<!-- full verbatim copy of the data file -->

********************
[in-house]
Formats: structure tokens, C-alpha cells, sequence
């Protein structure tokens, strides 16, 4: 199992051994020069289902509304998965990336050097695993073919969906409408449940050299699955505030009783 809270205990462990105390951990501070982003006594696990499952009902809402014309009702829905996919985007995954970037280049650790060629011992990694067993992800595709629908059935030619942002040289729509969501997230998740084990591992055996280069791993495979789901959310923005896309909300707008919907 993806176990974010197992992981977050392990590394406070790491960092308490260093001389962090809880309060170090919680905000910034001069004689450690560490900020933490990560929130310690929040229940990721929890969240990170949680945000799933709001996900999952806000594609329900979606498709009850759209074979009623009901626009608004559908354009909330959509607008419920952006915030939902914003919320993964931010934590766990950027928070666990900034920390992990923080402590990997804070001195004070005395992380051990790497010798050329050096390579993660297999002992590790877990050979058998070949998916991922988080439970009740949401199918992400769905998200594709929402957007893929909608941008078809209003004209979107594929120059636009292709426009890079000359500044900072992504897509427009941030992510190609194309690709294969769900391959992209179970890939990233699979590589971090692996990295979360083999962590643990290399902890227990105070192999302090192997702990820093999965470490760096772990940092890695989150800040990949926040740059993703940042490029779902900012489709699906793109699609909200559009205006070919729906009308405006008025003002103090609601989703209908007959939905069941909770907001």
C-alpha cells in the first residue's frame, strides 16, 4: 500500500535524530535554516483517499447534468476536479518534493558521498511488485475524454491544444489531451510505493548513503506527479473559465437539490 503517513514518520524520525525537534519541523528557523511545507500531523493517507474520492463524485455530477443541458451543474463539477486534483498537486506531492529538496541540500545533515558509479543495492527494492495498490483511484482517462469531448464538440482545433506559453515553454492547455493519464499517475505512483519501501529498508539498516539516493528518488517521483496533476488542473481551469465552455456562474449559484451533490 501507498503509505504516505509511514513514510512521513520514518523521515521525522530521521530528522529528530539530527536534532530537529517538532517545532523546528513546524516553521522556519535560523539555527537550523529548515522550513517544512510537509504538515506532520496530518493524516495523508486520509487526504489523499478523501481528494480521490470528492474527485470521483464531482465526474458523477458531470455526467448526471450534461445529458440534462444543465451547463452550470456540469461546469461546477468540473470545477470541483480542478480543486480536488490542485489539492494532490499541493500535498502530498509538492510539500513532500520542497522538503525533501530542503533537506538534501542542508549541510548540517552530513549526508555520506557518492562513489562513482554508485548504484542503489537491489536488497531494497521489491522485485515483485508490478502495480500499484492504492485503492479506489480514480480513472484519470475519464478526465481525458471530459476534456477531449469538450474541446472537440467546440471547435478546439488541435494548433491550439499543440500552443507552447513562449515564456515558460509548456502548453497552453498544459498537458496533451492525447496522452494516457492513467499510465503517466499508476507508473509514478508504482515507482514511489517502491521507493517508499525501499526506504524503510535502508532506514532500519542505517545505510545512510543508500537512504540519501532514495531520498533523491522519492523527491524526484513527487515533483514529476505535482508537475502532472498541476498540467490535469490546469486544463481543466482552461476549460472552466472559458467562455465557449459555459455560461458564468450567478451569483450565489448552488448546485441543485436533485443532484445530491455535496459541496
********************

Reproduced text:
[in-house]
Formats: structure tokens, C-alpha cells, sequence
């Protein structure tokens, strides 16, 4: 199992051994020069289902509304998965990336050097695993073919969906409408449940050299699955505030009783 809270205990462990105390951990501070982003006594696990499952009902809402014309009702829905996919985007995954970037280049650790060629011992990694067993992800595709629908059935030619942002040289729509969501997230998740084990591992055996280069791993495979789901959310923005896309909300707008919907 993806176990974010197992992981977050392990590394406070790491960092308490260093001389962090809880309060170090919680905000910034001069004689450690560490900020933490990560929130310690929040229940990721929890969240990170949680945000799933709001996900999952806000594609329900979606498709009850759209074979009623009901626009608004559908354009909330959509607008419920952006915030939902914003919320993964931010934590766990950027928070666990900034920390992990923080402590990997804070001195004070005395992380051990790497010798050329050096390579993660297999002992590790877990050979058998070949998916991922988080439970009740949401199918992400769905998200594709929402957007893929909608941008078809209003004209979107594929120059636009292709426009890079000359500044900072992504897509427009941030992510190609194309690709294969769900391959992209179970890939990233699979590589971090692996990295979360083999962590643990290399902890227990105070192999302090192997702990820093999965470490760096772990940092890695989150800040990949926040740059993703940042490029779902900012489709699906793109699609909200559009205006070919729906009308405006008025003002103090609601989703209908007959939905069941909770907001």
C-alpha cells in the first residue's frame, strides 16, 4: 500500500535524530535554516483517499447534468476536479518534493558521498511488485475524454491544444489531451510505493548513503506527479473559465437539490 503517513514518520524520525525537534519541523528557523511545507500531523493517507474520492463524485455530477443541458451543474463539477486534483498537486506531492529538496541540500545533515558509479543495492527494492495498490483511484482517462469531448464538440482545433506559453515553454492547455493519464499517475505512483519501501529498508539498516539516493528518488517521483496533476488542473481551469465552455456562474449559484451533490 501507498503509505504516505509511514513514510512521513520514518523521515521525522530521521530528522529528530539530527536534532530537529517538532517545532523546528513546524516553521522556519535560523539555527537550523529548515522550513517544512510537509504538515506532520496530518493524516495523508486520509487526504489523499478523501481528494480521490470528492474527485470521483464531482465526474458523477458531470455526467448526471450534461445529458440534462444543465451547463452550470456540469461546469461546477468540473470545477470541483480542478480543486480536488490542485489539492494532490499541493500535498502530498509538492510539500513532500520542497522538503525533501530542503533537506538534501542542508549541510548540517552530513549526508555520506557518492562513489562513482554508485548504484542503489537491489536488497531494497521489491522485485515483485508490478502495480500499484492504492485503492479506489480514480480513472484519470475519464478526465481525458471530459476534456477531449469538450474541446472537440467546440471547435478546439488541435494548433491550439499543440500552443507552447513562449515564456515558460509548456502548453497552453498544459498537458496533451492525447496522452494516457492513467499510465503517466499508476507508473509514478508504482515507482514511489517502491521507493517508499525501499526506504524503510535502508532506514532500519542505517545505510545512510543508500537512504540519501532514495531520498533523491522519492523527491524526484513527487515533483514529476505535482508537475502532472498541476498540467490535469490546469486544463481543466482552461476549460472552466472559458467562455465557449459555459455560461458564468450567478451569483450565489448552488448546485441543485436533485443532484445530491455535496459541496